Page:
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Income stocks I love

July 04, 2008 | About:

MO RAI USB WFC

All over 5% yields.

I look at this screen for high yielding stocks:

http://moneycentral.msn.com/investor/finder/deluxestockscreen.aspx?query=Highest-Yielding+S%26P+500+Stocks

V

Rating: 2.5/5 (17 votes)

Comments

pravchaw
Pravchaw premium member - 6 years ago
Great. Get paid to wait for the recovery esp. USB, WFC. I have been thinking about Tobacco as well but get turned off by ethical considerations, even though financially they make sense.
cm1750
Cm1750 premium member - 6 years ago
Pravchaw,

Don't worry about the tobacco ethical issues - you owning the stock personally does not benefit tobacco companies at all, unless you buy into a stock offering. I have owned MO/PM since 2003 (now 20% of stock portfolio [25% excluding cash] - got rid of KFT at spin) - the easy money has been made, but I expect PM/MO to continue churning out 10%+ returns including dividends (hopefully Obama does not raise the dividend tax).

I remember WEB said he would love to buy a tobacco company ("cigarettes cost 10 cents to make and you can sell them for a dollar and its addictive"), but he did not want the bad PR given his squeaky clean reputation.

IMHO, you should buy 2/3 PM and 1/3 MO as PM has much higher long-term growth with international markets gaining momentum (China should be huge and PM has nationwide partnership with gov't) and with MO, U.S. consumption will decline about 3-3.5%/year long term (more than offset by price increases and cost efficiencies) and I love the 5.8% dividend.
magalengo
Magalengo - 6 years ago
PM and MO are the quintessential wonderful businesses. Philip Morris International has perhaps the most wonderful brand in the world with a highly addictive product. If there is ever a no-brainer longterm investment it is PMI. I put 1/3 of my net worth in MO back in 2000 when the lawsuits were flying thick as thieves. My analysis at the time was that there was a very low probability that MO would go broke, so the stock should be worth a lot more than the $18 a share price. I always wanted to ask WEB why he didn't take advantage of this opportunity and what he didn't like about MO at the time.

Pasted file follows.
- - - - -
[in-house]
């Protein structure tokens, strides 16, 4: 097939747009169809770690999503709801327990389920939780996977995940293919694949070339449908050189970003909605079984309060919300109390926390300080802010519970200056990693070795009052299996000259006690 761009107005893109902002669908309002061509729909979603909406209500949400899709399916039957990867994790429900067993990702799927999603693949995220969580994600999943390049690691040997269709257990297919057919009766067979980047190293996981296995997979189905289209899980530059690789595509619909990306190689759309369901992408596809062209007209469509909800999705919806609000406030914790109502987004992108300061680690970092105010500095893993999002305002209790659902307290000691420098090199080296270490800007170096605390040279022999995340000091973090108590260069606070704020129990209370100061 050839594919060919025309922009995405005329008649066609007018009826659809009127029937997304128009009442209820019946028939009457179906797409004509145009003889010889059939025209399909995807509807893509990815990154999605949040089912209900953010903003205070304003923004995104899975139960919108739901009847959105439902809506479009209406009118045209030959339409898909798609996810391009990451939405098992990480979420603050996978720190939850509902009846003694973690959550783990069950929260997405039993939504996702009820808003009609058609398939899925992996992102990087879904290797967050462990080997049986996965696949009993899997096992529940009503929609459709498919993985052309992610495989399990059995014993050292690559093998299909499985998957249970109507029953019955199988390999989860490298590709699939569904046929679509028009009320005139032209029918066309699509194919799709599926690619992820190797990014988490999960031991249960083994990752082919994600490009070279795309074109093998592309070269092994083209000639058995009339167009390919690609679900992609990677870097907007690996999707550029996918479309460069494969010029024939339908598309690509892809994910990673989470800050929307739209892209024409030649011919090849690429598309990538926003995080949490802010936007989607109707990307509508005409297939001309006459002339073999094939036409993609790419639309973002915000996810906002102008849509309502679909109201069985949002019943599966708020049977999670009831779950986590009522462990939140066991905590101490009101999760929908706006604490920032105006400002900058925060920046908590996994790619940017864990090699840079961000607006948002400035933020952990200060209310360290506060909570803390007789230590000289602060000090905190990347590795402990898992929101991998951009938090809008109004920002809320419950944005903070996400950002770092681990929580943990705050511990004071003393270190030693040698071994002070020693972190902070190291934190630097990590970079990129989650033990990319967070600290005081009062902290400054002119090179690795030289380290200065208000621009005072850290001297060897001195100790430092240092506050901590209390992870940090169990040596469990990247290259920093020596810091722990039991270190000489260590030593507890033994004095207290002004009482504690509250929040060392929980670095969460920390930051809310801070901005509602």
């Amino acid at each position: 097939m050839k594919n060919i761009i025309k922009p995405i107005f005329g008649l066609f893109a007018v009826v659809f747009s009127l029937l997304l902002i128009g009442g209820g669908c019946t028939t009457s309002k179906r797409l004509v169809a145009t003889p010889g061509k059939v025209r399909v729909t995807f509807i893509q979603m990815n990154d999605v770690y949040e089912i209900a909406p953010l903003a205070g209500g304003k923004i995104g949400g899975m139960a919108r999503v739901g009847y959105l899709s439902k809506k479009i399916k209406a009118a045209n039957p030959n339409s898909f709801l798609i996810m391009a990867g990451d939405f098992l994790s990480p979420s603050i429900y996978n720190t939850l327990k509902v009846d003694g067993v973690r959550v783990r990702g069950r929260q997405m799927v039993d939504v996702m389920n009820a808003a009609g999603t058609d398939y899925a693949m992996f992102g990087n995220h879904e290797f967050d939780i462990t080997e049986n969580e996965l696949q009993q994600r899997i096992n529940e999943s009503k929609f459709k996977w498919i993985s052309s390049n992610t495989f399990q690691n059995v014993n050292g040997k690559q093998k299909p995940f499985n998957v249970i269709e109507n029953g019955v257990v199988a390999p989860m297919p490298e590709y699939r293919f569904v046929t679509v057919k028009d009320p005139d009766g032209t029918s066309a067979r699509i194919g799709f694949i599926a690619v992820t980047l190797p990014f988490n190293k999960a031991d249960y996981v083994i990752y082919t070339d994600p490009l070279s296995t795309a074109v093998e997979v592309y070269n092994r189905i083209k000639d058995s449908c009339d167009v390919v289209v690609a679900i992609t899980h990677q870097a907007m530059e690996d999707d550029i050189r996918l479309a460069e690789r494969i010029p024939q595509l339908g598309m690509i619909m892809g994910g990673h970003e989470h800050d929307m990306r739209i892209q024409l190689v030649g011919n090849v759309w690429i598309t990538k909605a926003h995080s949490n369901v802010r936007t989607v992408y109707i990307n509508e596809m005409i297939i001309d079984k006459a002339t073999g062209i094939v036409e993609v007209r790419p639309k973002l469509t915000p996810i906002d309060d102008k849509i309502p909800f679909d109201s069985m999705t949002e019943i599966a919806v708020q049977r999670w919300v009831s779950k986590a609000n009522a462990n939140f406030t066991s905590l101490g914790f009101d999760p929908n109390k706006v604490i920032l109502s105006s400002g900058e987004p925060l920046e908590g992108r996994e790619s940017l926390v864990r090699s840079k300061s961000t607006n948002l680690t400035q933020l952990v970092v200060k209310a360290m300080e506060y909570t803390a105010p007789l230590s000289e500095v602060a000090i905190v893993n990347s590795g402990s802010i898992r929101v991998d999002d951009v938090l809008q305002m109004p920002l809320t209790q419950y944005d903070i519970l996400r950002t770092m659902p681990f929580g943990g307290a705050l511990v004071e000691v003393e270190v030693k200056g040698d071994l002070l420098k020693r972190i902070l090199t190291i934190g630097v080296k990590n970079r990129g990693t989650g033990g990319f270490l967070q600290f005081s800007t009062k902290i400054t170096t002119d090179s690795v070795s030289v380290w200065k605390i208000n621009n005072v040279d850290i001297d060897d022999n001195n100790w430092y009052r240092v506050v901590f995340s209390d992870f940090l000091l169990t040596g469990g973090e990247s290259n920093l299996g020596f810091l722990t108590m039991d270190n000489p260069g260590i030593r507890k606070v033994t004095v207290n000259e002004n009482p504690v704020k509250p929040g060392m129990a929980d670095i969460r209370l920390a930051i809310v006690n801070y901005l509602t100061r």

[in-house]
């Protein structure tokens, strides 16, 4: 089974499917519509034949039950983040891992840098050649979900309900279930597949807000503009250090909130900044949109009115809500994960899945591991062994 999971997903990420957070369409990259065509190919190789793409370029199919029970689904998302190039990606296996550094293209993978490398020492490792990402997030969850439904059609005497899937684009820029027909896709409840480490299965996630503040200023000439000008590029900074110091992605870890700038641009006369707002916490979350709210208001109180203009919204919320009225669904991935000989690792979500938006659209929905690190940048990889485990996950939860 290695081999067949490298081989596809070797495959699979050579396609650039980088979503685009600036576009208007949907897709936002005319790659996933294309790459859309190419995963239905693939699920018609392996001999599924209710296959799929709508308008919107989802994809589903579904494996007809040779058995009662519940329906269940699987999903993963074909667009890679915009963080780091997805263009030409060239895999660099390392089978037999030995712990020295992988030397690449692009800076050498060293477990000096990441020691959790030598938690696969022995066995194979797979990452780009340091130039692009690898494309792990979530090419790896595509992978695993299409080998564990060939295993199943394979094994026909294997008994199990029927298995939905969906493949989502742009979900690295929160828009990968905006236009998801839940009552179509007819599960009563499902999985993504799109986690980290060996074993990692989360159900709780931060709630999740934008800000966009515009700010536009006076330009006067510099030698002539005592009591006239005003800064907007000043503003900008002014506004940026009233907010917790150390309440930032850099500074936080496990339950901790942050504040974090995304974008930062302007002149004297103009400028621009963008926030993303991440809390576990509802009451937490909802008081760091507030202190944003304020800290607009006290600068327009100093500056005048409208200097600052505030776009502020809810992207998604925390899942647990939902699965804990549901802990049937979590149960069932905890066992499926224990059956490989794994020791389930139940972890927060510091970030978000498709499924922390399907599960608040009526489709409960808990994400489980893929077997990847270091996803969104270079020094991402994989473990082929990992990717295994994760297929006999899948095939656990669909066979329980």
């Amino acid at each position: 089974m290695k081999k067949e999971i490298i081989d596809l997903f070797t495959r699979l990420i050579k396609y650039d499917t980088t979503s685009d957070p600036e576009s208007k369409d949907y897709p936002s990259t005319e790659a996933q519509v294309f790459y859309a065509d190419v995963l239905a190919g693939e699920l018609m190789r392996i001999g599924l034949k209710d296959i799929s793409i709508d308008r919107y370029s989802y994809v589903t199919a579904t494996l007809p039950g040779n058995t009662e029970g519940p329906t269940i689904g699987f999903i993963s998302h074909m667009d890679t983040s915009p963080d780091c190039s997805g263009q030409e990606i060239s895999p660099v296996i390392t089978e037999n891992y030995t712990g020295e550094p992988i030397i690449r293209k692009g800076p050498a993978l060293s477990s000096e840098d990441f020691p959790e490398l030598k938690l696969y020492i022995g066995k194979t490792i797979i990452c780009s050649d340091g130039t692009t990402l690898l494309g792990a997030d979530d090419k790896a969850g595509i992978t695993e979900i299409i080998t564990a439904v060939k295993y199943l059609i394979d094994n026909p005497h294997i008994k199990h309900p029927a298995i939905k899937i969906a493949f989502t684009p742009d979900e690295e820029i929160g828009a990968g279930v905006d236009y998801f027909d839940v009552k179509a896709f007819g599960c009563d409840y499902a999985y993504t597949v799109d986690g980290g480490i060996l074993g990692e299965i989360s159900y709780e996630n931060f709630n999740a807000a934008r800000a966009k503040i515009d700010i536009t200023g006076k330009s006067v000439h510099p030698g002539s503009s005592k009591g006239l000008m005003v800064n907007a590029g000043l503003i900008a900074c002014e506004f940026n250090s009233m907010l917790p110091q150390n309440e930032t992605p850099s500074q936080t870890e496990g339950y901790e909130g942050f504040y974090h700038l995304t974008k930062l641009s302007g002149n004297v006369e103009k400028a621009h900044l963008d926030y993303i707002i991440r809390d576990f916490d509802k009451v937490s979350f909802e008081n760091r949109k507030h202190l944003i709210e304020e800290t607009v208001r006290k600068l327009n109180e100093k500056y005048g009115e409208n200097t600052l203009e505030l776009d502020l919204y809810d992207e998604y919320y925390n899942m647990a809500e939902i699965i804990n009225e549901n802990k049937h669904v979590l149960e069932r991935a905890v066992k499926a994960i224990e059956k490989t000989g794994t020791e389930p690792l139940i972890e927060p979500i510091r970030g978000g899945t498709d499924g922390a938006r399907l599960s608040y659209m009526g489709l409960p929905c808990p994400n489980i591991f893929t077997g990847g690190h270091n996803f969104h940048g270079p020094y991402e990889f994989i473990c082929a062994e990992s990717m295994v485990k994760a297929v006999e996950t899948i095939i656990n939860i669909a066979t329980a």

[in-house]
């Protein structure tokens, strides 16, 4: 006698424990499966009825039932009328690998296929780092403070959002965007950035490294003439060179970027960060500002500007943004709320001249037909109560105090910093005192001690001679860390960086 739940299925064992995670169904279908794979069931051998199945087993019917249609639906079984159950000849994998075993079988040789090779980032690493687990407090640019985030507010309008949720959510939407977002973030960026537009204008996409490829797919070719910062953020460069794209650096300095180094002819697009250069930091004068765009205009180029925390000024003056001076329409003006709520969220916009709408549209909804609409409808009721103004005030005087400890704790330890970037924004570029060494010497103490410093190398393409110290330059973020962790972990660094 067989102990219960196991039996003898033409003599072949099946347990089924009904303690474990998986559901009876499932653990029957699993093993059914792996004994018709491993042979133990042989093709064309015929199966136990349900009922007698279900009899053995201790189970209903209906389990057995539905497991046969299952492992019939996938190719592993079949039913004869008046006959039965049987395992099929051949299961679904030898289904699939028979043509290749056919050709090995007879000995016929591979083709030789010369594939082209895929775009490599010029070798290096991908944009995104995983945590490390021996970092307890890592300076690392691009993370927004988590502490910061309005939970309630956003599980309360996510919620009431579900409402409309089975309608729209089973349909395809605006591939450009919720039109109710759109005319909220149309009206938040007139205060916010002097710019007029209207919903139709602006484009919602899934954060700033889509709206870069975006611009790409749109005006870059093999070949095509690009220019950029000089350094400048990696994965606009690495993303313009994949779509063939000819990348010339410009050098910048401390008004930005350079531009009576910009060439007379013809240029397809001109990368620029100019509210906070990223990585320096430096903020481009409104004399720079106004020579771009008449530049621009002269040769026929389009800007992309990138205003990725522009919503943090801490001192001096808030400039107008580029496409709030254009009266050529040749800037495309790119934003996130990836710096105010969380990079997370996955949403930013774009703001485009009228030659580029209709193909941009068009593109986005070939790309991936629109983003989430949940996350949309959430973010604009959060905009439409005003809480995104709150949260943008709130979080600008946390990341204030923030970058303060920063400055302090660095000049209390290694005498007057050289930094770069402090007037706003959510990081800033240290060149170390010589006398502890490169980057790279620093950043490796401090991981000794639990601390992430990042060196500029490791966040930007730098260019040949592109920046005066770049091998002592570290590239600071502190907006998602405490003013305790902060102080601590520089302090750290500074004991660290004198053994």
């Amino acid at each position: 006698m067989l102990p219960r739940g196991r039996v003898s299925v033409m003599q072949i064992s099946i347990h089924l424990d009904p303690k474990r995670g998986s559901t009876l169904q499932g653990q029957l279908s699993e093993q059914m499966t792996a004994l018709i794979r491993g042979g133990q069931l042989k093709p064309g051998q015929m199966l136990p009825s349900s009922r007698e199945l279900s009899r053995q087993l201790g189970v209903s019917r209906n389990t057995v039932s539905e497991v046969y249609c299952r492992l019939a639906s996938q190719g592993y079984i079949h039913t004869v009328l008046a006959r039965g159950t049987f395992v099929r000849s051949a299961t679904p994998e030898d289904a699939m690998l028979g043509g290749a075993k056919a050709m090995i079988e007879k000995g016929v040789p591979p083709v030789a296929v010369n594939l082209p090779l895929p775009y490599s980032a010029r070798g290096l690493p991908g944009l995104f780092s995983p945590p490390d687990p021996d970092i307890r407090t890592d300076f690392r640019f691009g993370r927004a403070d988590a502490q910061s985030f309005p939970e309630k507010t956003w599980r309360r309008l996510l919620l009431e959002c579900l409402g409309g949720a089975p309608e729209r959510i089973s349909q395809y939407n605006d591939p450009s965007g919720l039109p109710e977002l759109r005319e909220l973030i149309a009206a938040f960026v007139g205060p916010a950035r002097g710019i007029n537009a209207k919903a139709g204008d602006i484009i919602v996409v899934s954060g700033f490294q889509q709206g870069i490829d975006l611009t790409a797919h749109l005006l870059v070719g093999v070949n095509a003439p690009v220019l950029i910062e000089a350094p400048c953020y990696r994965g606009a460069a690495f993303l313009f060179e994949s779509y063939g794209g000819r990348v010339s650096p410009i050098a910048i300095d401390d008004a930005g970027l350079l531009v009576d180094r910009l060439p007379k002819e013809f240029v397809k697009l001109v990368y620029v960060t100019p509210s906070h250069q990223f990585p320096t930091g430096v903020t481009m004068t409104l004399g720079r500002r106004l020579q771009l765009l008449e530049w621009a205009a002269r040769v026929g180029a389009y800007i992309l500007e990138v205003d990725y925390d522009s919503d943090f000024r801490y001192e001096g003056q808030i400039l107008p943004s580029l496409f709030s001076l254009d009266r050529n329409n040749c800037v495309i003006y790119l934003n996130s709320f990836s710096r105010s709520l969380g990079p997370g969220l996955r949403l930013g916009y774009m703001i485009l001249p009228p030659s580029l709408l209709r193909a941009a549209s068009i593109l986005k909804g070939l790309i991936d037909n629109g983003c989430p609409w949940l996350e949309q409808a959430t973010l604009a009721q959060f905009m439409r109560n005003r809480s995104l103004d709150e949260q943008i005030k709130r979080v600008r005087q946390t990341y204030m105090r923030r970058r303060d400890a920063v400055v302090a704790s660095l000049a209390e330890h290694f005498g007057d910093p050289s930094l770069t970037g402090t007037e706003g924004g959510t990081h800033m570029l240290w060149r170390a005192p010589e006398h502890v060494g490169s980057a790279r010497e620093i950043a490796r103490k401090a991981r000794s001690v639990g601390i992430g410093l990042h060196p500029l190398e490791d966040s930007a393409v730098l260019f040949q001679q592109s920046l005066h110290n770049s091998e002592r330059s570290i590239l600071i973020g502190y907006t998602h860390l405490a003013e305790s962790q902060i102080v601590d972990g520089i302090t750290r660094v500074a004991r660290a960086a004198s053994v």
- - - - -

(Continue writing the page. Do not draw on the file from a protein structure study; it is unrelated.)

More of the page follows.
vhira
Vhira - 6 years ago
I think you are right that Buffett like to avoid some bad PR. I have seen in the past his holding include Reynolds and UST.

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vhira
Vhira - 6 years ago
I think you are right that Buffett like to avoid some bad PR. I have seen in the past his holding include Reynolds and UST.

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alanb9
Alanb9 premium member - 6 years ago
magalengo Wrote:

> I put

> 1/3 of my net worth in MO back in 2000 when the

> lawsuits were flying thick as thieves.

Speaking of lawsuits and thieves, the lead lawyer on the anti-tobacco class action suits, Dickie Scruggs, was in the last couple of weeks sentenced to 5 years in prison for attempting to bribe a judge to rule in his favor. Couldn't have happened to a more deserving thief.
Dividend Growth Investor
Dividend Growth Investor - 6 years ago
Jeremy Siegel found out in his research that from 1957-2007, MO was the best performing stock in the S&P 500 by delivering a total return of about 20% annually. I also think that holding PM and MO is a good long-term income strategy.
jsterling
Jsterling - 6 years ago
I dont think Obama has to raise the dividend tax, in fact, all politicians have to do is to do absolutely nothing and many if not all the tax cuts will expire. If there's one thing politicians are good at it is doing nothing.
Sivaram
Sivaram - 6 years ago
cm1750 Wrote:

-------------------------------------------------------

> Don't worry about the tobacco ethical issues - you

> owning the stock personally does not benefit

> tobacco companies at all, unless you buy into a

> stock offering.

I don't have a strong opinion on investing in tobacco stocks (I think it's fine; the only thing I personally avoid are weapons manufacturers)... but I don't buy your reasoning at all...

I disagree wtih your thinking; that's completely false in my eyes. Anyone that finances a company, whether equity or debt, is helping that company. You buying a share props up the price and finances the company. It may not seem like you are directly financing the company if you are simply involved in the secondary market. But imagine if shares didn't trade at all. Then if the company did have to raise capital through equity offerings, they would not be able to do so, or pay a much higher cost. Therefore, you help the company even if you, like most of us, are just involved in the secondary market.

The other point, which is even more important, and which is where I completely disagree with Buffett's thinking, is the following. Ignore whether you are or are not financing the company for a minute. The important thing to me, from an ethical point of view, is whether you are profitting off it! If you directly profit off something then you are behaving unethically. In fact, in my eyes (I admit that this is just a personal opinion), those who profit matters even more.

Having said all that, I am cool with tobacco (I'm a liberal-libertarian and am in favour of tobacco, not to mention legalizing drugs)... nevertheless, if you are talking about ethics, I think one should not finance the businesses they feel are unethical, and should not profit off them that they feel are unethical. Whether tobacco is unethical or not is your decision.

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